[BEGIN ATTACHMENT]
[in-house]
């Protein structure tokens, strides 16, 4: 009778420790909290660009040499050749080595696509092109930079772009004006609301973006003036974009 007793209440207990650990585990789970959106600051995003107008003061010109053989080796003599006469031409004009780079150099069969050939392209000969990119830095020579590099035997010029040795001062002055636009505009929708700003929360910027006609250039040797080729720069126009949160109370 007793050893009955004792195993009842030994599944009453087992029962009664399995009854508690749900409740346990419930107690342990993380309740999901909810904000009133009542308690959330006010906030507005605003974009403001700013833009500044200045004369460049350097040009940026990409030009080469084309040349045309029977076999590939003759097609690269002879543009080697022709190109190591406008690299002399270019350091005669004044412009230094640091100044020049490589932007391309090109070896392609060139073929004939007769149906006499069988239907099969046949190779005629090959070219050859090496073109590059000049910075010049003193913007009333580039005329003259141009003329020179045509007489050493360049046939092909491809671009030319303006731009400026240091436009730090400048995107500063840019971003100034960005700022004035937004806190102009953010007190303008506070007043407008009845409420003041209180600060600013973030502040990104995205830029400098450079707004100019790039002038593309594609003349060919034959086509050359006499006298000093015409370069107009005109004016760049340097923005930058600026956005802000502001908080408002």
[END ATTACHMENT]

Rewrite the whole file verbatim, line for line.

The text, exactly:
[in-house]
């Protein structure tokens, strides 16, 4: 009778420790909290660009040499050749080595696509092109930079772009004006609301973006003036974009 007793209440207990650990585990789970959106600051995003107008003061010109053989080796003599006469031409004009780079150099069969050939392209000969990119830095020579590099035997010029040795001062002055636009505009929708700003929360910027006609250039040797080729720069126009949160109370 007793050893009955004792195993009842030994599944009453087992029962009664399995009854508690749900409740346990419930107690342990993380309740999901909810904000009133009542308690959330006010906030507005605003974009403001700013833009500044200045004369460049350097040009940026990409030009080469084309040349045309029977076999590939003759097609690269002879543009080697022709190109190591406008690299002399270019350091005669004044412009230094640091100044020049490589932007391309090109070896392609060139073929004939007769149906006499069988239907099969046949190779005629090959070219050859090496073109590059000049910075010049003193913007009333580039005329003259141009003329020179045509007489050493360049046939092909491809671009030319303006731009400026240091436009730090400048995107500063840019971003100034960005700022004035937004806190102009953010007190303008506070007043407008009845409420003041209180600060600013973030502040990104995205830029400098450079707004100019790039002038593309594609003349060919034959086509050359006499006298000093015409370069107009005109004016760049340097923005930058600026956005802000502001908080408002």